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Imaging
G07 Reliability of diffusion tensor imaging measures
  1. J Cole1,
  2. EM Rees1,
  3. RE Farmer2,
  4. HE Crawford1,
  5. H-P Mueller3,
  6. R Sprengelmeyer3,
  7. C Frost2,
  8. A Durr4,
  9. B Landwehrmeyer3,
  10. SJ Tabrizi1,
  11. RI Scahill1,
  12. NZ Hobbs1
  1. 1UCL Institute of Neurology, University College London, London, UK
  2. 2Department of Medical Statistics, London School of Hygiene and Tropical Medicine, London, UK
  3. 3Department of Neurology, Ulm University, Ulm, Germany
  4. 4Department of Genetics and Cytogenetics and INSERM, UMR S679, APHP Hôpital de la Salpêtrière, Paris, France

Abstract

Background Huntington's disease (HD) has been associated with white matter (WM) abnormalities, evident using diffusion tensor imaging (DTI) analysis. However, the limited longitudinal work in this area has been inconclusive and further research into the progressive WM degeneration in HD is required. A key factor in the validity of results from longitudinal DTI research is the reliability of these measurements, which is not well-established.

Aim To assess the test-retest reliability of DTI-based measures of brain structure.

Methods Using repeat DTI data from 12 participants scanned at the London and Paris sites of the PADDINGTON study (scan interval range 0–24 days), the reliability of measures derived from different analysis methods was assessed by calculating intra-class correlations coefficients (ICC) for each measure.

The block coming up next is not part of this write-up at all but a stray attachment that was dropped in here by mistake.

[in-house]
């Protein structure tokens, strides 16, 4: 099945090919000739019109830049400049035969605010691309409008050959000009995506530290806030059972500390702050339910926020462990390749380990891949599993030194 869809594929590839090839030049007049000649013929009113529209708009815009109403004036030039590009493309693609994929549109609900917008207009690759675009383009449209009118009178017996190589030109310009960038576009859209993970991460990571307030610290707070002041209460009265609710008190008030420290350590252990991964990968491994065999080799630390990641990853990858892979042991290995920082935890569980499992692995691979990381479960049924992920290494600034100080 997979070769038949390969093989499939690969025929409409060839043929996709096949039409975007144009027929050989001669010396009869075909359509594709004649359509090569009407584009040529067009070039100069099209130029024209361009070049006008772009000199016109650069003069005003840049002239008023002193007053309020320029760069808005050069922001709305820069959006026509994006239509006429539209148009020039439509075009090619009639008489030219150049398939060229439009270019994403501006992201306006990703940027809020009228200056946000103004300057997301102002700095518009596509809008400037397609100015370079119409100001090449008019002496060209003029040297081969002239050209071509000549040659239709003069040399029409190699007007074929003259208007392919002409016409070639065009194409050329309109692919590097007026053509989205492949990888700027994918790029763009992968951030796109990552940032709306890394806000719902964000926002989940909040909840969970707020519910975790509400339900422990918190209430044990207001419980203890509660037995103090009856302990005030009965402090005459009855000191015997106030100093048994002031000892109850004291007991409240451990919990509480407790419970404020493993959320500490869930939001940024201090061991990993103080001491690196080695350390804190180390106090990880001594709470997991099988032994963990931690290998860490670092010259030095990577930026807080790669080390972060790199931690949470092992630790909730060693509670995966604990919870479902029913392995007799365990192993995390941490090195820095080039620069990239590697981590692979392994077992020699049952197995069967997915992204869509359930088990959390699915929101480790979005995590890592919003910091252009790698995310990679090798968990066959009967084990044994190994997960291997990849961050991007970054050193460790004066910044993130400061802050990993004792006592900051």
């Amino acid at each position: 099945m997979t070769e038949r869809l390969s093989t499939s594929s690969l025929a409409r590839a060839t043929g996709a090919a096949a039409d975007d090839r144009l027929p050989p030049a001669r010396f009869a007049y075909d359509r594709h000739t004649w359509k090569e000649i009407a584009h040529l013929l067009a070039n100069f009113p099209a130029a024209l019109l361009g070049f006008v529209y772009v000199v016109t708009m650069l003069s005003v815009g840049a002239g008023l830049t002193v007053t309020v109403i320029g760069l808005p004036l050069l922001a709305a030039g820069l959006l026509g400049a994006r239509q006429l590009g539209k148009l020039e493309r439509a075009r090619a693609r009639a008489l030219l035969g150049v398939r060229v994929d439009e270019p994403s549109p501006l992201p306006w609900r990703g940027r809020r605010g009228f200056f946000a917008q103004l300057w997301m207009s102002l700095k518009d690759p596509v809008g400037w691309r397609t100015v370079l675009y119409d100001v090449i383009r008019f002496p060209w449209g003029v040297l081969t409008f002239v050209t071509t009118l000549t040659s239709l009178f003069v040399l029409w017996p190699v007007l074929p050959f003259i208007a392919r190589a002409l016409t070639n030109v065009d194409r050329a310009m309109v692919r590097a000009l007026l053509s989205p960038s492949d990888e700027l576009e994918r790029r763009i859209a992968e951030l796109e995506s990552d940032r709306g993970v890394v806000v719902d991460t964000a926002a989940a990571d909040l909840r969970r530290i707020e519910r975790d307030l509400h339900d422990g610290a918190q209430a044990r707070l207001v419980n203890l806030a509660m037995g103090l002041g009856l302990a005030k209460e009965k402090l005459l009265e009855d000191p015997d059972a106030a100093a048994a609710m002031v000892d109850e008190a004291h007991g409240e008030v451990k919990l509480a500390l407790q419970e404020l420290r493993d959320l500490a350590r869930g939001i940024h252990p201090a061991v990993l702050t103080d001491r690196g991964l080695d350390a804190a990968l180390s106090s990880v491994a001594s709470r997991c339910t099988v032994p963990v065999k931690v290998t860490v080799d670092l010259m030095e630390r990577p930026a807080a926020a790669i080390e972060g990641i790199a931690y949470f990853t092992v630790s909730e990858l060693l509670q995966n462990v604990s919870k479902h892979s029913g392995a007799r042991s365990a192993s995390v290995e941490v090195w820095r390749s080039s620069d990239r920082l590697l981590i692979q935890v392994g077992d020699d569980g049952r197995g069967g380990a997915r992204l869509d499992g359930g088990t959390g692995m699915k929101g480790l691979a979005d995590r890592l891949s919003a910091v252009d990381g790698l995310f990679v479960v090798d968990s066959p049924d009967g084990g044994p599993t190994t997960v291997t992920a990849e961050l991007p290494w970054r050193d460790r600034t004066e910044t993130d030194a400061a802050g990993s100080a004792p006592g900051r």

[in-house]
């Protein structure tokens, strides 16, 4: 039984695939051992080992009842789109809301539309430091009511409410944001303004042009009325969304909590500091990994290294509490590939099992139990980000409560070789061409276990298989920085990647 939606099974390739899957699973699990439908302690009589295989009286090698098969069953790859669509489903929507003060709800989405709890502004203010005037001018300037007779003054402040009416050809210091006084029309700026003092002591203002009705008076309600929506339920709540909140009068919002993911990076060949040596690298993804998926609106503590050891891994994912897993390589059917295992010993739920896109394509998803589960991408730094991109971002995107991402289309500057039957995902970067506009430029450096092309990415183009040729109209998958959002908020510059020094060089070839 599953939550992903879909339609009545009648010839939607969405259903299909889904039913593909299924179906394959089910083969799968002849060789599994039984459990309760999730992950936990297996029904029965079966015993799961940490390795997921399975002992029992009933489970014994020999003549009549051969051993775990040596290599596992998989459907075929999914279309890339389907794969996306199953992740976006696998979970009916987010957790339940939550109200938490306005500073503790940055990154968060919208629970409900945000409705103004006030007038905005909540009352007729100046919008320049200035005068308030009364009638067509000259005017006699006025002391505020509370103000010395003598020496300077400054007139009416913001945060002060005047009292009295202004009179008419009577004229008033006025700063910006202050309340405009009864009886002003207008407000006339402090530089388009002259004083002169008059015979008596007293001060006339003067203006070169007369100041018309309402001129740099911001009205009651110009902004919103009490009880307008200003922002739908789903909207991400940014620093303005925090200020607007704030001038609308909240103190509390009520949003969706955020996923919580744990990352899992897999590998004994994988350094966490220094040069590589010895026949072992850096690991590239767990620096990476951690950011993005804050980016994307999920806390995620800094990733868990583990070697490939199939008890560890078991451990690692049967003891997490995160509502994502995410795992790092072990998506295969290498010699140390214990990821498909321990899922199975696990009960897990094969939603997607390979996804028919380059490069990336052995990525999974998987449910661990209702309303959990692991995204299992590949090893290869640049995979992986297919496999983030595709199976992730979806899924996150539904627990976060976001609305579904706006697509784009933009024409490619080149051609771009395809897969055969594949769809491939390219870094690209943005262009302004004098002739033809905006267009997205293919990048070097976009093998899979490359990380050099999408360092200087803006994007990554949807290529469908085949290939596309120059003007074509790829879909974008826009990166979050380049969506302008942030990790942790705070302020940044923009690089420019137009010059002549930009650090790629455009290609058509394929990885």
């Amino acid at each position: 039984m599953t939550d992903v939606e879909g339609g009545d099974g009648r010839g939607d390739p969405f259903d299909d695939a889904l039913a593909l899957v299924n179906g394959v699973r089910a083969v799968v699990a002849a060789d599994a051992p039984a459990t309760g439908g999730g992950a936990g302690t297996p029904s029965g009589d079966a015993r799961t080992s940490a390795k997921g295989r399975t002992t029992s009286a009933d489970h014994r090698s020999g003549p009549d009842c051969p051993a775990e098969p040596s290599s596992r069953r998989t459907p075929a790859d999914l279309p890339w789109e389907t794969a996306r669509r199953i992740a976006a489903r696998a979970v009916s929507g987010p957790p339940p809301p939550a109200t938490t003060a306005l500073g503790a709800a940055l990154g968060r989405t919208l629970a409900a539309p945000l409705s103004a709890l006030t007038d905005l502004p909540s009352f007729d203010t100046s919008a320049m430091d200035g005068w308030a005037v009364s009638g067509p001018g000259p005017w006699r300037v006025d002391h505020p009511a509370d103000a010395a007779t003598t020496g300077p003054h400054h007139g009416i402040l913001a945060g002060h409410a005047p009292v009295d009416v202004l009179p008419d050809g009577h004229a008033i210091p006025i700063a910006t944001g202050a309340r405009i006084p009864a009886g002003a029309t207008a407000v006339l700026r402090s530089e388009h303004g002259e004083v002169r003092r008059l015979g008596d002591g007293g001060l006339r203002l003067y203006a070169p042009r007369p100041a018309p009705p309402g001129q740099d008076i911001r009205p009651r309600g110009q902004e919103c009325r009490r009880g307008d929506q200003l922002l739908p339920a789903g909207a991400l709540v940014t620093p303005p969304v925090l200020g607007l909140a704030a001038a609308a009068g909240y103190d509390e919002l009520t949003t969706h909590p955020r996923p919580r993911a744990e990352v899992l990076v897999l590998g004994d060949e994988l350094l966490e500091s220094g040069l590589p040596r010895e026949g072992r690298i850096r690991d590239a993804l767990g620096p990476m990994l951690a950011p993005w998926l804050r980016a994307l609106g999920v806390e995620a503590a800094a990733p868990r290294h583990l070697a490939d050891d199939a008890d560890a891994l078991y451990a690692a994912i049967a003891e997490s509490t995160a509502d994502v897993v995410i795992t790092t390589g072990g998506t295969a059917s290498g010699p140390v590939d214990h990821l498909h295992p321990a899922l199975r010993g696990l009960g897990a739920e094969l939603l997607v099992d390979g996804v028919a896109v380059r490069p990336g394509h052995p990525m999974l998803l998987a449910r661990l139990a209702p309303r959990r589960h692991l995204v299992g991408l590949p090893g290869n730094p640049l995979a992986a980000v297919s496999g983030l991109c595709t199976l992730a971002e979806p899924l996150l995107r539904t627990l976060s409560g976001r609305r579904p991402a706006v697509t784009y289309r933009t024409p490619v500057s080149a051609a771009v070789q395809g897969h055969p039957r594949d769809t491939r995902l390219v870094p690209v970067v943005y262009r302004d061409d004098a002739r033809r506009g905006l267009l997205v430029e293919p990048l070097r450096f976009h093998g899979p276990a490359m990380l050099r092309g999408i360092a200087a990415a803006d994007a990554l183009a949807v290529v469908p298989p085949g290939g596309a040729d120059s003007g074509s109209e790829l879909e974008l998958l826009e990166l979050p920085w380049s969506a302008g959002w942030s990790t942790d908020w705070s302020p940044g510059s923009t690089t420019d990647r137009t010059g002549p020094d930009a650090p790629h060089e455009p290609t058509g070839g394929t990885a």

Results Fractional anisotropy (FA) across the whole brain showed a mean reliability of ICC=0.79. The regional distribution of reliability was also mapped, using voxelwise ICC, with WM regions showing higher ICC compared to grey matter or cerebro-spinal fluid. Tensor-based atlas registration showed substantial variation in reliability between different WM regions, however, assessed across all regions, reliability was high for FA (ICC=0.98) and the trace of diffusivity (ICC=0.98). Using manually delineated regions-of-interest, reliability was high for WM (ICC=0.96) and both the caudate (ICC=0.96) and putamen (ICC=0.97), while corpus callosum reliability was lower (ICC=0.83). Comparable measures of reliability were found for the trace of diffusivity.

Conclusions DTI scanning generally produces highly reliable measures of brain structure. There is considerable heterogeneity in reliability between different brain regions and imaging methods. These results will be informative when designing longitudinal research to map progressive brain changes in HD and other degenerative disorders.

  • Neuroimaging
  • Huntington's disease
  • diffusion tensor imaging
  • reliability
  • white matter
  • corpus callosum
  • putamen
  • caudate

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